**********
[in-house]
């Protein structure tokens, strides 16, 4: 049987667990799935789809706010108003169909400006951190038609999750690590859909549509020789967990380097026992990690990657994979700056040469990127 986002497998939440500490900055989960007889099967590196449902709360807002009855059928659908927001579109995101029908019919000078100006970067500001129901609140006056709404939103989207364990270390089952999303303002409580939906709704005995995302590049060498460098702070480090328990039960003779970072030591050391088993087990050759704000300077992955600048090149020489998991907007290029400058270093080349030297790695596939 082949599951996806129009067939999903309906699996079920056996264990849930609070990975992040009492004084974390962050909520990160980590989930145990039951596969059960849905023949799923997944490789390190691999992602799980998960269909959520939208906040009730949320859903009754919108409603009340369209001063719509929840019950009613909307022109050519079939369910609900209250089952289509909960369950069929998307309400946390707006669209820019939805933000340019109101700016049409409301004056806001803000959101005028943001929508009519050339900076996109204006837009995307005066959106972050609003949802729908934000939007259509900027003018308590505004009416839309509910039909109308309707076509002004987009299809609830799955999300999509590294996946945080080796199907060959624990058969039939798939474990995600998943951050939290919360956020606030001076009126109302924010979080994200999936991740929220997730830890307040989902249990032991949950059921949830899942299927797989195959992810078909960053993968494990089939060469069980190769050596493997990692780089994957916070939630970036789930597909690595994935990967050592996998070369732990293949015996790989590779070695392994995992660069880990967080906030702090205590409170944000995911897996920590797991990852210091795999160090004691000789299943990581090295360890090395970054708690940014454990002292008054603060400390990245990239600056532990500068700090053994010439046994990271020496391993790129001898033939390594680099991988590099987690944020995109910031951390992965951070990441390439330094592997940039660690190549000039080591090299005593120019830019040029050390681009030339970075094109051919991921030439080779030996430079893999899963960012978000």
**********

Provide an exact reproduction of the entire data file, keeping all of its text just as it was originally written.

[in-house]
């Protein structure tokens, strides 16, 4: 049987667990799935789809706010108003169909400006951190038609999750690590859909549509020789967990380097026992990690990657994979700056040469990127 986002497998939440500490900055989960007889099967590196449902709360807002009855059928659908927001579109995101029908019919000078100006970067500001129901609140006056709404939103989207364990270390089952999303303002409580939906709704005995995302590049060498460098702070480090328990039960003779970072030591050391088993087990050759704000300077992955600048090149020489998991907007290029400058270093080349030297790695596939 082949599951996806129009067939999903309906699996079920056996264990849930609070990975992040009492004084974390962050909520990160980590989930145990039951596969059960849905023949799923997944490789390190691999992602799980998960269909959520939208906040009730949320859903009754919108409603009340369209001063719509929840019950009613909307022109050519079939369910609900209250089952289509909960369950069929998307309400946390707006669209820019939805933000340019109101700016049409409301004056806001803000959101005028943001929508009519050339900076996109204006837009995307005066959106972050609003949802729908934000939007259509900027003018308590505004009416839309509910039909109308309707076509002004987009299809609830799955999300999509590294996946945080080796199907060959624990058969039939798939474990995600998943951050939290919360956020606030001076009126109302924010979080994200999936991740929220997730830890307040989902249990032991949950059921949830899942299927797989195959992810078909960053993968494990089939060469069980190769050596493997990692780089994957916070939630970036789930597909690595994935990967050592996998070369732990293949015996790989590779070695392994995992660069880990967080906030702090205590409170944000995911897996920590797991990852210091795999160090004691000789299943990581090295360890090395970054708690940014454990002292008054603060400390990245990239600056532990500068700090053994010439046994990271020496391993790129001898033939390594680099991988590099987690944020995109910031951390992965951070990441390439330094592997940039660690190549000039080591090299005593120019830019040029050390681009030339970075094109051919991921030439080779030996430079893999899963960012978000």